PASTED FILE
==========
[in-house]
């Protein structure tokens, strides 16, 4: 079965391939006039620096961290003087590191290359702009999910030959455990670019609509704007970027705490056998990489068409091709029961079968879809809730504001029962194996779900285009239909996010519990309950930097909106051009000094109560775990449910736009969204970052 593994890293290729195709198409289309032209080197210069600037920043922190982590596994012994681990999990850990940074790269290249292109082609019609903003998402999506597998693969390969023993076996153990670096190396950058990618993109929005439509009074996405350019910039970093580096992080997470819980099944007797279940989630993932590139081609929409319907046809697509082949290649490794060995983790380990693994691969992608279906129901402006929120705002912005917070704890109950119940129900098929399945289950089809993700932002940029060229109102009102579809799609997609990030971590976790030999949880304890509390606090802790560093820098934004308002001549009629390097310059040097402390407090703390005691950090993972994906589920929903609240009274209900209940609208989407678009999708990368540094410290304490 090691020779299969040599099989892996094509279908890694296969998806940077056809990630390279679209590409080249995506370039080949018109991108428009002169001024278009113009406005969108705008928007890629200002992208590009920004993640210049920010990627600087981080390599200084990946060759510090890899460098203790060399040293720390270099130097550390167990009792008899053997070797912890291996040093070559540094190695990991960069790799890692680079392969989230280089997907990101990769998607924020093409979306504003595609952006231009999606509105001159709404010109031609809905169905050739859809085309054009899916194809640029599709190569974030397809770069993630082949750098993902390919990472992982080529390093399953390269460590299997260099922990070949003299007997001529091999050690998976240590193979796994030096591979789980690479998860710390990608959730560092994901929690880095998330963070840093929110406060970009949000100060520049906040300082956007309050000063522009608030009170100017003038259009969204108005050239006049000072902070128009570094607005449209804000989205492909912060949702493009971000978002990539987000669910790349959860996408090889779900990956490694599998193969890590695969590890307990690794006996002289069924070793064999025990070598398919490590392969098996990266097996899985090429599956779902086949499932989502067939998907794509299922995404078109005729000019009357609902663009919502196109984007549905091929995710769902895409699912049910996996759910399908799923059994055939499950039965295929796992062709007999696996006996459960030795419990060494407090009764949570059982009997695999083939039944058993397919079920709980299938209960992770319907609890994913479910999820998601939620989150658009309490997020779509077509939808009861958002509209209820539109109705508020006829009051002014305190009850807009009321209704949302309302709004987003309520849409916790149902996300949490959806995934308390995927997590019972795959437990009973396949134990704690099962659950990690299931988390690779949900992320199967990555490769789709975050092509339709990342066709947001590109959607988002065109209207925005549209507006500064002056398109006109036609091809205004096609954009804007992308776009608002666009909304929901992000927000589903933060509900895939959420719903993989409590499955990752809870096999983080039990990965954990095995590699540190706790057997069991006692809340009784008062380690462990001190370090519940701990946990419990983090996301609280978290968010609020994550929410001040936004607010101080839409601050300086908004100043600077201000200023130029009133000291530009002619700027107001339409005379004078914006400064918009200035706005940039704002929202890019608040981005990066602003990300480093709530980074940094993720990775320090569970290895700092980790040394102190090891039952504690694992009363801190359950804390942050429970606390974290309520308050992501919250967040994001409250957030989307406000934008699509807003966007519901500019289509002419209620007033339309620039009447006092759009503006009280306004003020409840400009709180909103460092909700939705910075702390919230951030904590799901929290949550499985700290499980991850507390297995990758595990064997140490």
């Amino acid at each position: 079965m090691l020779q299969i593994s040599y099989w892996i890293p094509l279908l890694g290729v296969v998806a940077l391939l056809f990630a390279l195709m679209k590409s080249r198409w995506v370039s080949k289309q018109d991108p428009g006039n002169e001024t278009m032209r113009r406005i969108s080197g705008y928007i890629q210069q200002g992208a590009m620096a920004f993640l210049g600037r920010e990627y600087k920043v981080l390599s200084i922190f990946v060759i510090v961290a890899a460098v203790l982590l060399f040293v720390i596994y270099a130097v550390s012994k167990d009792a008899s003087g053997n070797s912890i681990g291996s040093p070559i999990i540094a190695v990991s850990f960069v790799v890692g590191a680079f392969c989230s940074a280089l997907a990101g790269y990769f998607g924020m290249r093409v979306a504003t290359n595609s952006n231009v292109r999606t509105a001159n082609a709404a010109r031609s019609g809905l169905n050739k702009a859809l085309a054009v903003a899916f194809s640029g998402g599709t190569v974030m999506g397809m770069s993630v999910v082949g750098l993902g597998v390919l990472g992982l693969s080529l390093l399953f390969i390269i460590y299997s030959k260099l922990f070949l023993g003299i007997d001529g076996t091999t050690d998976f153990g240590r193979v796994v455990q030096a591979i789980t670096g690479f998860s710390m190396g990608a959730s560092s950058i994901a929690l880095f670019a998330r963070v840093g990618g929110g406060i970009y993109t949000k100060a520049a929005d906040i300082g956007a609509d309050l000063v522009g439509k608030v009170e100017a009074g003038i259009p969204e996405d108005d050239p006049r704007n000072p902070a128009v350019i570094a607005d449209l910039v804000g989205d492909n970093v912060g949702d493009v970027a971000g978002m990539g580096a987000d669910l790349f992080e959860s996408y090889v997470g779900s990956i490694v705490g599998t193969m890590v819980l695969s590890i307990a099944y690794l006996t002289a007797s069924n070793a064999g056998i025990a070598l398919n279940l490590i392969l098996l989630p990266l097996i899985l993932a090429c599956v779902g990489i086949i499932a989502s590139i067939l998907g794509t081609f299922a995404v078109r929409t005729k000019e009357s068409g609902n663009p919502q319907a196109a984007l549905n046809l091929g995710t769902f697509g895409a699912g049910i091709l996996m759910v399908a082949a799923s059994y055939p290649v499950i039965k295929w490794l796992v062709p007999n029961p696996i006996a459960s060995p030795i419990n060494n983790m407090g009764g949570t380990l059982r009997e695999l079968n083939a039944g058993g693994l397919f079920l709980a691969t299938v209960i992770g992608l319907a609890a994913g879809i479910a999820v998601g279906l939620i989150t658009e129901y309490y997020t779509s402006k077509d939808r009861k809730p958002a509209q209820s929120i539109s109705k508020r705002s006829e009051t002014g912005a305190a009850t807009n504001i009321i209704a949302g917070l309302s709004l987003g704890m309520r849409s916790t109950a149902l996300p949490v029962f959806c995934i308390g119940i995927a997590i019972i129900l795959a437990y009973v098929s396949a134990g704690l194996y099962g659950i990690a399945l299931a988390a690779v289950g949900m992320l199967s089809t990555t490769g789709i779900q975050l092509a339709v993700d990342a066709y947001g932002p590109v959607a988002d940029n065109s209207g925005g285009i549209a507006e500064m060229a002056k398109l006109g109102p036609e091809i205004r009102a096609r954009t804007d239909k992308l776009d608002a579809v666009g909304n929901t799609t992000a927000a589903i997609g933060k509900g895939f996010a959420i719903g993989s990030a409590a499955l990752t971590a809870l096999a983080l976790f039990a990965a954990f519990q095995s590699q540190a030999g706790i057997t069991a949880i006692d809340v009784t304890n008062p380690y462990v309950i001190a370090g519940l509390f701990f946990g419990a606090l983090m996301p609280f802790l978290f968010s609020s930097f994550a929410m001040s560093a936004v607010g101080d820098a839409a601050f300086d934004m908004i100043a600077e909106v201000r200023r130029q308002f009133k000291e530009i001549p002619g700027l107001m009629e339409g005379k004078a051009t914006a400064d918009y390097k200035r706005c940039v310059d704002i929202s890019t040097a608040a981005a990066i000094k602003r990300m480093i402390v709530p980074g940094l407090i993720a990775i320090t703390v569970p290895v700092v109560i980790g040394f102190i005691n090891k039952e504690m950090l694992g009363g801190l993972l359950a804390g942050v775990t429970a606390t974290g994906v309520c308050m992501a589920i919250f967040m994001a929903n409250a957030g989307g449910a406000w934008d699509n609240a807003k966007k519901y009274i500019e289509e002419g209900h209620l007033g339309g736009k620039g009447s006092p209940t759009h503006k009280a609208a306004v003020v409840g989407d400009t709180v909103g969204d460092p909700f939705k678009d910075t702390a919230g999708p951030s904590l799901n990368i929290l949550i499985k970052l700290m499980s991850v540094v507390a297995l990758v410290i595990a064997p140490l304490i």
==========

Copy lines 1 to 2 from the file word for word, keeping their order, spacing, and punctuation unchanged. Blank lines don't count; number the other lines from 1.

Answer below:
[in-house]
């Protein structure tokens, strides 16, 4: 079965391939006039620096961290003087590191290359702009999910030959455990670019609509704007970027705490056998990489068409091709029961079968879809809730504001029962194996779900285009239909996010519990309950930097909106051009000094109560775990449910736009969204970052 593994890293290729195709198409289309032209080197210069600037920043922190982590596994012994681990999990850990940074790269290249292109082609019609903003998402999506597998693969390969023993076996153990670096190396950058990618993109929005439509009074996405350019910039970093580096992080997470819980099944007797279940989630993932590139081609929409319907046809697509082949290649490794060995983790380990693994691969992608279906129901402006929120705002912005917070704890109950119940129900098929399945289950089809993700932002940029060229109102009102579809799609997609990030971590976790030999949880304890509390606090802790560093820098934004308002001549009629390097310059040097402390407090703390005691950090993972994906589920929903609240009274209900209940609208989407678009999708990368540094410290304490 090691020779299969040599099989892996094509279908890694296969998806940077056809990630390279679209590409080249995506370039080949018109991108428009002169001024278009113009406005969108705008928007890629200002992208590009920004993640210049920010990627600087981080390599200084990946060759510090890899460098203790060399040293720390270099130097550390167990009792008899053997070797912890291996040093070559540094190695990991960069790799890692680079392969989230280089997907990101990769998607924020093409979306504003595609952006231009999606509105001159709404010109031609809905169905050739859809085309054009899916194809640029599709190569974030397809770069993630082949750098993902390919990472992982080529390093399953390269460590299997260099922990070949003299007997001529091999050690998976240590193979796994030096591979789980690479998860710390990608959730560092994901929690880095998330963070840093929110406060970009949000100060520049906040300082956007309050000063522009608030009170100017003038259009969204108005050239006049000072902070128009570094607005449209804000989205492909912060949702493009971000978002990539987000669910790349959860996408090889779900990956490694599998193969890590695969590890307990690794006996002289069924070793064999025990070598398919490590392969098996990266097996899985090429599956779902086949499932989502067939998907794509299922995404078109005729000019009357609902663009919502196109984007549905091929995710769902895409699912049910996996759910399908799923059994055939499950039965295929796992062709007999696996006996459960030795419990060494407090009764949570059982009997695999083939039944058993397919079920709980299938209960992770319907609890994913479910999820998601939620989150658009309490997020779509077509939808009861958002509209209820539109109705508020006829009051002014305190009850807009009321209704949302309302709004987003309520849409916790149902996300949490959806995934308390995927997590019972795959437990009973396949134990704690099962659950990690299931988390690779949900992320199967990555490769789709975050092509339709990342066709947001590109959607988002065109209207925005549209507006500064002056398109006109036609091809205004096609954009804007992308776009608002666009909304929901992000927000589903933060509900895939959420719903993989409590499955990752809870096999983080039990990965954990095995590699540190706790057997069991006692809340009784008062380690462990001190370090519940701990946990419990983090996301609280978290968010609020994550929410001040936004607010101080839409601050300086908004100043600077201000200023130029009133000291530009002619700027107001339409005379004078914006400064918009200035706005940039704002929202890019608040981005990066602003990300480093709530980074940094993720990775320090569970290895700092980790040394102190090891039952504690694992009363801190359950804390942050429970606390974290309520308050992501919250967040994001409250957030989307406000934008699509807003966007519901500019289509002419209620007033339309620039009447006092759009503006009280306004003020409840400009709180909103460092909700939705910075702390919230951030904590799901929290949550499985700290499980991850507390297995990758595990064997140490």